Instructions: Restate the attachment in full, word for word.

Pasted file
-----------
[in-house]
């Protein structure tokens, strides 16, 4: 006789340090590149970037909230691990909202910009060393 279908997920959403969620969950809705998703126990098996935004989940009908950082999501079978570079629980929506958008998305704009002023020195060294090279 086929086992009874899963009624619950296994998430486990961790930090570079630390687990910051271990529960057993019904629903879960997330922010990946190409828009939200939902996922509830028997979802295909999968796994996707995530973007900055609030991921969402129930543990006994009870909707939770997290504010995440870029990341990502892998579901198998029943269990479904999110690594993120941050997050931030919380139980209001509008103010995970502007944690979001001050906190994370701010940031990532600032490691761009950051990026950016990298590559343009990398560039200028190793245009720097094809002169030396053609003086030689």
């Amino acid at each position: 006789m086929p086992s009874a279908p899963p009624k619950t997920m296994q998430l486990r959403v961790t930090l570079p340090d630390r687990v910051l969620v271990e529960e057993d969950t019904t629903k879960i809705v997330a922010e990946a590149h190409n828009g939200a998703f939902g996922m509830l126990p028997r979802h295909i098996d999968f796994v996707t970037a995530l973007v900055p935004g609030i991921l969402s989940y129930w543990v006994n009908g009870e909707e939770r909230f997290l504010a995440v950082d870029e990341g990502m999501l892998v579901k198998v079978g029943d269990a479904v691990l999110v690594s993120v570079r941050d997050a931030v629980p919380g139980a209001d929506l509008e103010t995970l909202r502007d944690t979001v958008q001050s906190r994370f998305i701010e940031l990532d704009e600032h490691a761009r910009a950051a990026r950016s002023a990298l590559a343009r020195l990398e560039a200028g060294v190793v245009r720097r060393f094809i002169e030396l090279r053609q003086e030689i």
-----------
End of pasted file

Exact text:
[in-house]
């Protein structure tokens, strides 16, 4: 006789340090590149970037909230691990909202910009060393 279908997920959403969620969950809705998703126990098996935004989940009908950082999501079978570079629980929506958008998305704009002023020195060294090279 086929086992009874899963009624619950296994998430486990961790930090570079630390687990910051271990529960057993019904629903879960997330922010990946190409828009939200939902996922509830028997979802295909999968796994996707995530973007900055609030991921969402129930543990006994009870909707939770997290504010995440870029990341990502892998579901198998029943269990479904999110690594993120941050997050931030919380139980209001509008103010995970502007944690979001001050906190994370701010940031990532600032490691761009950051990026950016990298590559343009990398560039200028190793245009720097094809002169030396053609003086030689």
């Amino acid at each position: 006789m086929p086992s009874a279908p899963p009624k619950t997920m296994q998430l486990r959403v961790t930090l570079p340090d630390r687990v910051l969620v271990e529960e057993d969950t019904t629903k879960i809705v997330a922010e990946a590149h190409n828009g939200a998703f939902g996922m509830l126990p028997r979802h295909i098996d999968f796994v996707t970037a995530l973007v900055p935004g609030i991921l969402s989940y129930w543990v006994n009908g009870e909707e939770r909230f997290l504010a995440v950082d870029e990341g990502m999501l892998v579901k198998v079978g029943d269990a479904v691990l999110v690594s993120v570079r941050d997050a931030v629980p919380g139980a209001d929506l509008e103010t995970l909202r502007d944690t979001v958008q001050s906190r994370f998305i701010e940031l990532d704009e600032h490691a761009r910009a950051a990026r950016s002023a990298l590559a343009r020195l990398e560039a200028g060294v190793v245009r720097r060393f094809i002169e030396l090279r053609q003086e030689i």